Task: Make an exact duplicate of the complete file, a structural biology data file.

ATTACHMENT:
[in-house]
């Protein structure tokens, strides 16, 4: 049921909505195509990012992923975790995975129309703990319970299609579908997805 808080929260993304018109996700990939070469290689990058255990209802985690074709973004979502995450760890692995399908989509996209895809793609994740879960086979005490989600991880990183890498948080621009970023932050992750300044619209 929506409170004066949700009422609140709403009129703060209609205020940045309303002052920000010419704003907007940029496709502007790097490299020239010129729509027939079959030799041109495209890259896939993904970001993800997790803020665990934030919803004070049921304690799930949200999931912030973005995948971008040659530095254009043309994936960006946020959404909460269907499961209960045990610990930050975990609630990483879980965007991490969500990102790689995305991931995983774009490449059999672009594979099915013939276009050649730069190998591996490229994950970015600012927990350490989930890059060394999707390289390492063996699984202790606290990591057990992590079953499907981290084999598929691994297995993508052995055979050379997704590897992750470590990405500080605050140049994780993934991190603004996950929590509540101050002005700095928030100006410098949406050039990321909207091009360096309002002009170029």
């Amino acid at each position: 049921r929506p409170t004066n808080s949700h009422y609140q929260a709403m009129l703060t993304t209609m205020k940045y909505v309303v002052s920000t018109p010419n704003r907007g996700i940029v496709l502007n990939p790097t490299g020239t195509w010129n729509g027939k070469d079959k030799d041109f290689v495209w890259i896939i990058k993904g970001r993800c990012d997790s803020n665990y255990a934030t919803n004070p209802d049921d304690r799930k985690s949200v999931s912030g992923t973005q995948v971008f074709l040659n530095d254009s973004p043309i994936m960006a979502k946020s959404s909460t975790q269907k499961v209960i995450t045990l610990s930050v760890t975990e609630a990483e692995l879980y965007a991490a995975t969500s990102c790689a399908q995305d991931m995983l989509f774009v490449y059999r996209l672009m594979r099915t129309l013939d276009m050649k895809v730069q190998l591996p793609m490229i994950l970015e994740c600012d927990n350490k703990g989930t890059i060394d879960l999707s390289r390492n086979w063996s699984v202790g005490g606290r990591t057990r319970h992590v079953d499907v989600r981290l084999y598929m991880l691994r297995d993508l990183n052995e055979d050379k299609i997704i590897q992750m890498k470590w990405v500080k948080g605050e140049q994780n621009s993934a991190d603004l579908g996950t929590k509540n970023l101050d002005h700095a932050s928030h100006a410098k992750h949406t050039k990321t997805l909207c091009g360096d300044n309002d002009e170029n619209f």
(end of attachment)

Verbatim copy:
[in-house]
């Protein structure tokens, strides 16, 4: 049921909505195509990012992923975790995975129309703990319970299609579908997805 808080929260993304018109996700990939070469290689990058255990209802985690074709973004979502995450760890692995399908989509996209895809793609994740879960086979005490989600991880990183890498948080621009970023932050992750300044619209 929506409170004066949700009422609140709403009129703060209609205020940045309303002052920000010419704003907007940029496709502007790097490299020239010129729509027939079959030799041109495209890259896939993904970001993800997790803020665990934030919803004070049921304690799930949200999931912030973005995948971008040659530095254009043309994936960006946020959404909460269907499961209960045990610990930050975990609630990483879980965007991490969500990102790689995305991931995983774009490449059999672009594979099915013939276009050649730069190998591996490229994950970015600012927990350490989930890059060394999707390289390492063996699984202790606290990591057990992590079953499907981290084999598929691994297995993508052995055979050379997704590897992750470590990405500080605050140049994780993934991190603004996950929590509540101050002005700095928030100006410098949406050039990321909207091009360096309002002009170029």
């Amino acid at each position: 049921r929506p409170t004066n808080s949700h009422y609140q929260a709403m009129l703060t993304t209609m205020k940045y909505v309303v002052s920000t018109p010419n704003r907007g996700i940029v496709l502007n990939p790097t490299g020239t195509w010129n729509g027939k070469d079959k030799d041109f290689v495209w890259i896939i990058k993904g970001r993800c990012d997790s803020n665990y255990a934030t919803n004070p209802d049921d304690r799930k985690s949200v999931s912030g992923t973005q995948v971008f074709l040659n530095d254009s973004p043309i994936m960006a979502k946020s959404s909460t975790q269907k499961v209960i995450t045990l610990s930050v760890t975990e609630a990483e692995l879980y965007a991490a995975t969500s990102c790689a399908q995305d991931m995983l989509f774009v490449y059999r996209l672009m594979r099915t129309l013939d276009m050649k895809v730069q190998l591996p793609m490229i994950l970015e994740c600012d927990n350490k703990g989930t890059i060394d879960l999707s390289r390492n086979w063996s699984v202790g005490g606290r990591t057990r319970h992590v079953d499907v989600r981290l084999y598929m991880l691994r297995d993508l990183n052995e055979d050379k299609i997704i590897q992750m890498k470590w990405v500080k948080g605050e140049q994780n621009s993934a991190d603004l579908g996950t929590k509540n970023l101050d002005h700095a932050s928030h100006a410098k992750h949406t050039k990321t997805l909207c091009g360096d300044n309002d002009e170029n619209f």